WASHINGTON–Sixteen year old Carl Ferrigno was sitting in a parked car one night last month alongside a road near Rochester, New York, when a police car approached him thinking a motorist needed assistance. Suddenly he took off with the police car in hot pursuit. Six miles down the road, Carl crashed fatally into a power pole. Neither drugs nor alcohol were involved. Apparently, the high school student panicked, believing he would lose his junior operator’s license which permitted him to drive only during daylight hours.
In Minneapolis, two persons in a car were killed early last year when a vehicle being pursued by police crashed into their automobile. Last month, a Portland, Oregon, patrolman was killed in a four-car crash during a high speed chase that began when police spotted a speeding vehicle. Three innocent pedestrians were killed–two by the fleeing vehicle and one apparently by the police car in hot pursuit–in Washington, D.C., three years ago.
These are tragic episodes which occur frequently throughout the country in high-speed police chases of motorists. A 1968 study by the Physicians for Automotive Safety(PAS) (Newark, N.J. ) estimated that 500 Americans lose their lives every year during such pursuits–most of them innocent bystanders, or frightened or speeding motorists and their passengers.
A little-read study commissioned by the Department of Transportation (DOT) estimated, in the absence of any systematic data, that anywhere from 50,000 to 500,000 “hot” pursuits occur each year with about 6,000 to 8,000 of the pursuits resulting in crashes.Generally concurring with the PAS fatality figures, the DOT study added that some 2500 to 5,000 additional persons receive some type of injury annually.
There are three schools of thought about what to do with the “hot” pursuit problem. One, espoused by many police officials, is that hot pursuit is necessary for law enforcement and must be left up to the discretion of the patrolman subject to general administrative guide lines. This viewpoint recommends no change.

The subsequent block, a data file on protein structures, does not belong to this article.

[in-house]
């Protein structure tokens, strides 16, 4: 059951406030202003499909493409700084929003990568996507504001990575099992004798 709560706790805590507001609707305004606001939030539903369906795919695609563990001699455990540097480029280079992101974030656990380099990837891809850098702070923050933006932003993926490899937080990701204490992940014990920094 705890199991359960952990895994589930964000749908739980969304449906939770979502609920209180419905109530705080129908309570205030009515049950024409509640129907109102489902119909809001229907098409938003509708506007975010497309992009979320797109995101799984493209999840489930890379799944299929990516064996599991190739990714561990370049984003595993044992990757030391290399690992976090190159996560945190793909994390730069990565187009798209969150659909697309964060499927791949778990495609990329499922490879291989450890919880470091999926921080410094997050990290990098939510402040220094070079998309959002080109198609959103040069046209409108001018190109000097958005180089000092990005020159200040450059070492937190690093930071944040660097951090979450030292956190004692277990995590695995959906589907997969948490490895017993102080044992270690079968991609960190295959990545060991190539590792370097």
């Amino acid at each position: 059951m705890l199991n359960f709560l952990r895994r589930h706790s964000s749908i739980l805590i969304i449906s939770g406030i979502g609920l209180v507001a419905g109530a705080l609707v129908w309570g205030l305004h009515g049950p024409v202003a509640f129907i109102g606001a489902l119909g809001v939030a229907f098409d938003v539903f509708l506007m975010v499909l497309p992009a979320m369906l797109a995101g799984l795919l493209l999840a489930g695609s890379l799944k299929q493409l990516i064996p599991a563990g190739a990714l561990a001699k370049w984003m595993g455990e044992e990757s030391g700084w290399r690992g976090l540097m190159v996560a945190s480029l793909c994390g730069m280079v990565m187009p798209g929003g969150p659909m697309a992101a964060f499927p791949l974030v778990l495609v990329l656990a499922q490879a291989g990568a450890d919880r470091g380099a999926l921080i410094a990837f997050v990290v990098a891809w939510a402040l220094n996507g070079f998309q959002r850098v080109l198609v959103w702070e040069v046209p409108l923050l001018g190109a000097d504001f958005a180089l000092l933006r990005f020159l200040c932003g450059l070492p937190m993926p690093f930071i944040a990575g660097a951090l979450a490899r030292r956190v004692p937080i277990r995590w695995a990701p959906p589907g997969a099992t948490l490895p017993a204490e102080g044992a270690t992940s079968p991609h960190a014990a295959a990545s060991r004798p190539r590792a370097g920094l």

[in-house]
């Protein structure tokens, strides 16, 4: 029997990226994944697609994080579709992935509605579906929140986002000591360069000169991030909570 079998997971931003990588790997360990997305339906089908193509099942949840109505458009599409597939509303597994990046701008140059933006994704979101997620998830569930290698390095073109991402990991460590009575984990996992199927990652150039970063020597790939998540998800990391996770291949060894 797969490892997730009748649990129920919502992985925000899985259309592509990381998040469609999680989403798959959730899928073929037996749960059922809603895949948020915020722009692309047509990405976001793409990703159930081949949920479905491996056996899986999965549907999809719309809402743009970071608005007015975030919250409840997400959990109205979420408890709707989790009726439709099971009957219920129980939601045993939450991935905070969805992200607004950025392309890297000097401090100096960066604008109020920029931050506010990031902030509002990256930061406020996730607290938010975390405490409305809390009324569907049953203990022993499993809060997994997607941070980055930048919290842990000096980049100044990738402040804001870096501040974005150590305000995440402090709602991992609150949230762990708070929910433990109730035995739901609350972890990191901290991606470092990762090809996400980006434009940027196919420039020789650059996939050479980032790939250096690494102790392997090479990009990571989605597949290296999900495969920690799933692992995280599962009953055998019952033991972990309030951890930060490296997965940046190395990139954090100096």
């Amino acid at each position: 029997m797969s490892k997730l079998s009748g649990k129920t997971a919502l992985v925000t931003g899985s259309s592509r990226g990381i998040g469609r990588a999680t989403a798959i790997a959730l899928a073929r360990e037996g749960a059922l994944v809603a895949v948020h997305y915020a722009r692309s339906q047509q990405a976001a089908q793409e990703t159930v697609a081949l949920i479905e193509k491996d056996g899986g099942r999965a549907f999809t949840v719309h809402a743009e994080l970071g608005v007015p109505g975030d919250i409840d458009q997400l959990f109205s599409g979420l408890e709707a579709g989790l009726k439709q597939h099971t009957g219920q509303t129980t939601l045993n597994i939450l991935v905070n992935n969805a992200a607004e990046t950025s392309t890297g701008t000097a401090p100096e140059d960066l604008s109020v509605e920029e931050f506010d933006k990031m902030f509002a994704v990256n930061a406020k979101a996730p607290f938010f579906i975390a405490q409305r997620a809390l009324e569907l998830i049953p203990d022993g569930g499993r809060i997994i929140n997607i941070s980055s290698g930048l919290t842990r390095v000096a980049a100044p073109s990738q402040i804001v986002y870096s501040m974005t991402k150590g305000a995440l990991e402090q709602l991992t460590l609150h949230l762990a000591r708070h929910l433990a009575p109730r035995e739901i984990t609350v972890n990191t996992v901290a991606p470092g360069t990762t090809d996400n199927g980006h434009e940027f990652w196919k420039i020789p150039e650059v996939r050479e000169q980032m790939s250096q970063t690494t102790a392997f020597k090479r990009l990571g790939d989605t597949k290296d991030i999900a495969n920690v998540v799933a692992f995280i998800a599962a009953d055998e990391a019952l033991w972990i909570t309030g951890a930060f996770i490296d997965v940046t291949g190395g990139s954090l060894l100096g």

Another approach says that “hot” pursuit should be an option to catch dangerous felons, but that clear restrictions should be placed on the officers’ decision to initiate, conduct or terminate a pursuit. For example, the officer would be permitted to pursue only for observed felonies, limit his speed to 20 mph over posted limits, stop at intersections, and maintain a loud siren to alert innocent bystanders and motorists.
A third approach emphasizes engineering remedies such as speed governors on all vehicles except police vehicles, radioing ahead, use of road blocks, and even the development of remote ignition interrupt systems. From the available information on “hot” pursuits, it is clear the majority of them involve, on the one hand, motorists who panic, are frightened or are engaged in trivial misbehavior, and, on the other hand, throttle-happy officers who ache to give chase. One Syracuse police official told me that his problem was in the large part immature patrolmen who were only a few years removed from the jack-rabbit teenagers they enjoy chasing.
Since the hope for prevention of this wild traffic situation is more likely to be with the police than the fleeing motorist, who is by definition acting irrationally, precise restraints should be placed on patrolmen by their superiors. Until proven engineering remedies are available, the second approach noted above makes the most immediate sense. It makes sense, that is, short of outright prohibition of all “hot” pursuits on the ground, that it is better to let even a felon temporarily escape than provoke a hurtling vehicle that has a high likelihood of harming innocent people as well as the pursuing police.
Legal recourse by innocent victims against the government for groundless and reckless pursuit will prod police officials to establish and enforce such restrictions. Although such recourse is almost impossible to obtain presently, reforms can be instituted.
Some police departments are increasingly sensitive to the hazards of unjustified pursuits; others are not. All could benefit from the energies of focused citizen action. To find out about the situation in your area, contact your local or state police department and, for more general information, write to the International Association for Chiefs of Police, in Washington, D.C.